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Posts posted by brianwahl

  1. Thanks for the responses! The Sony stuff in the song videos certainly has a different look than the Fuji, but in my testing I've found I could pretty easily get the Fuji footage to look like the Sony footage if I wanted (I used a Kodak LUT to get most of that look). However, I can't really get the Sony footage to look as natural as the Fuji footage, if that makes sense.

    Probably the biggest factor for me was more candid everyday type footage. In my studio setup (and with enough time in post), I feel like I can get either camera to give me what I want, but for my own personal stuff - taking video/photos of family and that kind of thing - the Fuji looks better with less work, which is important for me.

    Regarding Tony's '2x better' video - I do appreciate how he starts it off by saying "None of this really matters". I just saw another video he posted - shot on the X-H1 even - where he again drives home the point that gear matters very little these days, especially since so many camera makers are putting out great stuff.

    1 hour ago, TwoScoops said:

    Maybe I'm just being facetious but the colours/skintones in Northrup's vedeos look terrible.

    Yeah I've always thought their studio setup has strange/anaemic looking lighting, but that's all a personal preference thing. The stuff they do in natural lighting always looks great. I think they go for that high key fashion kind of look, which is a lot different than what we see these days from most talking head review channels. Their content is excellent in my opinion.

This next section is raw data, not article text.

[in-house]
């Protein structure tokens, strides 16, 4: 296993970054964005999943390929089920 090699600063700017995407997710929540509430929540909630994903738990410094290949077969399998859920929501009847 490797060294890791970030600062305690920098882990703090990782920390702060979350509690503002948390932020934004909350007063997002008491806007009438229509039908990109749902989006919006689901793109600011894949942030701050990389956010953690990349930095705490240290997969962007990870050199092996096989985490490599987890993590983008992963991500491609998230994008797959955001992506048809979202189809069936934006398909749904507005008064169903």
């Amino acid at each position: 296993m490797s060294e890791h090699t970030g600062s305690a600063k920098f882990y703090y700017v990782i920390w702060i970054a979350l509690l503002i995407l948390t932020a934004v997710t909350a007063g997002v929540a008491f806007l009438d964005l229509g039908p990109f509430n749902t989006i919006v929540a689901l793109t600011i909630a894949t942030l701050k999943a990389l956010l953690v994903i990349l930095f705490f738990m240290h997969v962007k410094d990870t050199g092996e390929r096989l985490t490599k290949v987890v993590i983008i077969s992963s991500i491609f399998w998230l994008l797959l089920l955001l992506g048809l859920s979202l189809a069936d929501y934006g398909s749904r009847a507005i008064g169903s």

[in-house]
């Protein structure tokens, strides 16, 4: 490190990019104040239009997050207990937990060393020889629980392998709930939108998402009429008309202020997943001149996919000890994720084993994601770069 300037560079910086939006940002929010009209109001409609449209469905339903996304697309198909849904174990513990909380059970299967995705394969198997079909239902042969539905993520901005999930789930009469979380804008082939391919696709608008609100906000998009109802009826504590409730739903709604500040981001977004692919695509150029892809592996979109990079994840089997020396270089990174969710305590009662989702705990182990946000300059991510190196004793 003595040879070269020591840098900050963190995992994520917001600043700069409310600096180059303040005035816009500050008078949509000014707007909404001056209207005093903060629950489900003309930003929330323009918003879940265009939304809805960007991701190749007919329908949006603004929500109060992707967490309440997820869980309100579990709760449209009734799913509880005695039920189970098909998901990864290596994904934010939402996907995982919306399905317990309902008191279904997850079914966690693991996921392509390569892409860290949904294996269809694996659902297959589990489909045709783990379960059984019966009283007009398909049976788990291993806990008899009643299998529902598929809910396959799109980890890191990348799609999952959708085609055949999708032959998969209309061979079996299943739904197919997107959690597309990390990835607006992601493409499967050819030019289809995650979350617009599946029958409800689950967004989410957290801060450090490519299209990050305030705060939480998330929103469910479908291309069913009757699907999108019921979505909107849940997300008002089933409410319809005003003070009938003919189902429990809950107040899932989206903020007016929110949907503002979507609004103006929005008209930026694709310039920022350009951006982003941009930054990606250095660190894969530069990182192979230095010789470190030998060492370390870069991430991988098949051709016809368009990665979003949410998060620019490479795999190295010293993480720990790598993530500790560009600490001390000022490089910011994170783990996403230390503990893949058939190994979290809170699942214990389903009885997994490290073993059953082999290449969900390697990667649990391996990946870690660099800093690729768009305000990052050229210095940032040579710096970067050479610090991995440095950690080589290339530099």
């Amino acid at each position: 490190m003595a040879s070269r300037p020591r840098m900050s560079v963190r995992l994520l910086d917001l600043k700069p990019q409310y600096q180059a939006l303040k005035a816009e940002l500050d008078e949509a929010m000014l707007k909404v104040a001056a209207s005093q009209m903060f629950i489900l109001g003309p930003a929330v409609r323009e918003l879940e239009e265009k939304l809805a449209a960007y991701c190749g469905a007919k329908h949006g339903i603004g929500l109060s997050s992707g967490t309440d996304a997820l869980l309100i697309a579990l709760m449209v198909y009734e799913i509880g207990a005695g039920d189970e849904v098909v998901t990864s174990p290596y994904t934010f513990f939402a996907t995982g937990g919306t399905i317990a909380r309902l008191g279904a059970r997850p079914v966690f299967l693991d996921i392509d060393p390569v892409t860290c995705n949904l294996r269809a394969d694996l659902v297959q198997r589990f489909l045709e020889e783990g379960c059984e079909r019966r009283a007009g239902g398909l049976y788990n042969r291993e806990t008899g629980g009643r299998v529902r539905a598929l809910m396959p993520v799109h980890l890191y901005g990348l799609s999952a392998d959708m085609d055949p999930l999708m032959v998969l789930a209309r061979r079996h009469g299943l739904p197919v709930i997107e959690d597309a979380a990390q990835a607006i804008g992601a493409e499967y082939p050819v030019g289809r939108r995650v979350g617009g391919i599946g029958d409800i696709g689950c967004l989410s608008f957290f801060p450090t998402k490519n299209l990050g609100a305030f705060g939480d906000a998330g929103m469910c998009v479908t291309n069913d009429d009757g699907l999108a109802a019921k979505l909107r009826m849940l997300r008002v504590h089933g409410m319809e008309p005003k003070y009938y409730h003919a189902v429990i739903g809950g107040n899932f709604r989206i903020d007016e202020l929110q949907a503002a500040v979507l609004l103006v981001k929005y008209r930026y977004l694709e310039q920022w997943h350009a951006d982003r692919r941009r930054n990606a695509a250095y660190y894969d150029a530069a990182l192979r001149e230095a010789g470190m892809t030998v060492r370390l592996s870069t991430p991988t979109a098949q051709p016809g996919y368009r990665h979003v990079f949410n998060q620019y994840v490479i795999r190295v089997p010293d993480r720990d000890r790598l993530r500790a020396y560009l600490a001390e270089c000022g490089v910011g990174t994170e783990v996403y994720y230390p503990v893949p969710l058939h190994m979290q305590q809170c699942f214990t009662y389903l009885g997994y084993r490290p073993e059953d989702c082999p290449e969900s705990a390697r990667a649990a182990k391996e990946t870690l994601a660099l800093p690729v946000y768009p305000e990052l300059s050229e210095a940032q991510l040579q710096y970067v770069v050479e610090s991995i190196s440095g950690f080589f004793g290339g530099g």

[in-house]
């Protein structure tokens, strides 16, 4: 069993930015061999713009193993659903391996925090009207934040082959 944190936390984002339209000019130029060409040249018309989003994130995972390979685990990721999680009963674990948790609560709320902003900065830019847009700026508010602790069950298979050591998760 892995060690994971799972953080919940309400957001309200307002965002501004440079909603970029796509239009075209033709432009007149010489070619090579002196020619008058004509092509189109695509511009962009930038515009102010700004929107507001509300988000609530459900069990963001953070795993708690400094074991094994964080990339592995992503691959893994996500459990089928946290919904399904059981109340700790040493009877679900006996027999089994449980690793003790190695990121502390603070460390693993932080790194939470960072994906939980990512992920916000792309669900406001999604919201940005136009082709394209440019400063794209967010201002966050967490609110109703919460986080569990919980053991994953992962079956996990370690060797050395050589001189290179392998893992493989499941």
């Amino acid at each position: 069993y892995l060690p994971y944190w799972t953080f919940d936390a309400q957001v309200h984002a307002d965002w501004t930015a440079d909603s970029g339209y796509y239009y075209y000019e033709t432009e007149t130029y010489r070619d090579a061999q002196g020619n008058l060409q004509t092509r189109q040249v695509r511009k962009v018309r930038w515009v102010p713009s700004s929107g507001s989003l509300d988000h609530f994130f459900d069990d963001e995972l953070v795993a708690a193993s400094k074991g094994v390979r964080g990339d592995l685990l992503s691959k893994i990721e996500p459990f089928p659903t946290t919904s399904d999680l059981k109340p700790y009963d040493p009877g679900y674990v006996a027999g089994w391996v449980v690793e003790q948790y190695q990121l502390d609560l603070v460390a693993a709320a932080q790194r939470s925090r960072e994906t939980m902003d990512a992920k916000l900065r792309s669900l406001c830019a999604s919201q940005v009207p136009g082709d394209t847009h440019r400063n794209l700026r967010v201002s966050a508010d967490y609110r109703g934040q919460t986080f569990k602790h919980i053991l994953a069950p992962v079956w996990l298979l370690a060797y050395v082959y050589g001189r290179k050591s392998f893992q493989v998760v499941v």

2. 2 minutes ago, Inazuma said:

    Nice review and footage. Great to hear from someone who has used both systems.

    Earlier, webrunner commented that Fuji is "too pretty" and that its stupid to pick a camera just based on image. But I will say its much easier to make a pretty image look grungy than it is to make a grungy image look pretty. That's why the SOOC fuji image is such a draw. 



    I must have missed that comment, but for most people, I'd think 'image' (whatever that means - it's different to different people) is the main factor in choosing a camera. Personally I've used workflows where I shot log almost all the time (Blackmagic at first, and then Sony), but I grew to hate that workflow, and in the work I did, I rarely saw it make a difference. I'd prefer an image straight from the camera that looks close to what my final delivery will be. I will say this, though - Blackmagic's log (they call it 'film') is so much easier to work with than S-log, but in my case that comes down to me not knowing how to work with S-log very well.